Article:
25 July 2017

Where There's Smoke...

Where there's smoke, there's fire an old saying goes. With corruption sometimes the guilty are exposed. Then there are cases where there is a strong evidence of wrongdoing but proving it is quite another thing. Regarding the latter, it's a situation of smoke being seen but the cause of the fire wasn't proven.

Of course, corruption and dodgy dealing is part and parcel of business. However, when people do get caught, an inbuilt sense of justice is stirred within most of us. Yet the frequency and severity of the offending does vary. Why?

Well, each country has a culture that tends to squeeze its citzens into a certain mould. It influences us more than would we would often like to admit. I was brought up in the very British idea that playing by the rules was more important than winning. As to whether it is still a strong ideology in the UK, I'm not too sure. No doubt it still exists and influences people there. Fair play comes before winning.

The German culture regarding winning - I have come to believe - is win honestly, but if you can't do it that way you must still win. Winning comes before fair play. When I was young, there was a scandal regarding a deal done between an Auckland Regional Authority representative and a German company where personal gain was involved in a less than competitive transaction over buses. I was angry.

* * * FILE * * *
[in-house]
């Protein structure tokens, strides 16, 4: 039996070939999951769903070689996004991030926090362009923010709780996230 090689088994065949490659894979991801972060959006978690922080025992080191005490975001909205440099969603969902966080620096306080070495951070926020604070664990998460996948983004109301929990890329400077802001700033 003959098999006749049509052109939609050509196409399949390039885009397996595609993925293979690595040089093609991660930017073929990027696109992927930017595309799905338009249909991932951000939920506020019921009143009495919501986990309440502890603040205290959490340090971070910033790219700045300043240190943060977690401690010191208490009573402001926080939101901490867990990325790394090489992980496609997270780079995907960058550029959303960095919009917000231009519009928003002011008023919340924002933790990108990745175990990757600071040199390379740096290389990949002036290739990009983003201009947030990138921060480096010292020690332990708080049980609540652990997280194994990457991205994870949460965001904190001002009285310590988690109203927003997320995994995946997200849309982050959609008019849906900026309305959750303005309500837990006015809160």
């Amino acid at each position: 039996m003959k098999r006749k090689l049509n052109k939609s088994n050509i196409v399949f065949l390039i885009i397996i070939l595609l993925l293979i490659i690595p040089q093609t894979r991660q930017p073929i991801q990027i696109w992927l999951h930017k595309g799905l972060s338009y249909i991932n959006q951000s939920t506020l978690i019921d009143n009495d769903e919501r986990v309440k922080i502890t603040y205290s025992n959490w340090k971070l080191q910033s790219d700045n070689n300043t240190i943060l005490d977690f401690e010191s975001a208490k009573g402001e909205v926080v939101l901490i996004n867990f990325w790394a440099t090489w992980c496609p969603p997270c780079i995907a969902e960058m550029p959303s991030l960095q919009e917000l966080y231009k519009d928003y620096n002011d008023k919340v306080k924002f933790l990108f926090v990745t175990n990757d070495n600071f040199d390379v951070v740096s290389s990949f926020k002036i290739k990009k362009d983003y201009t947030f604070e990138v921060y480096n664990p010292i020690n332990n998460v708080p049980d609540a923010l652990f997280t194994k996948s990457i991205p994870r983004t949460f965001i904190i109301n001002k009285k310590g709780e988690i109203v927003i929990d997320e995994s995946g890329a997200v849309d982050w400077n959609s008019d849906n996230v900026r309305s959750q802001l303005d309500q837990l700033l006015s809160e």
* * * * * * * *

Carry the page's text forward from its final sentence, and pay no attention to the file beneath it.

Recently VW was trying to beat its competitors with genuine technology but ended up doing so in a devious way. It couldn't win honestly but was determined to win. That was the culture inside a company but reflective of a broader attitude.

Now a claim has been made that the German car brands colluded for decades in an anti-competitive way. They may have set prices, agreed on suppliers, and used other forms of cooperation to gain an unfair advantage.This may have led to prices of cars being higher than they should have been. Another accusation states that in an attempt to stay ahead of foreign rivals, VW, BMW and Mercedes met regularly to discuss technology.

The companies involved deny the allegations or have not replied to them. I do see and irony in that at this very time Daimler is recalling 3 million diesel vehicles in Europe for a free emissions-system alteration. Audi has followed suit, with a similar offer to "improve" emissions behavior. Regardless, whether anything comes of these allegations we will have to wait and see. However, where there's smoke....

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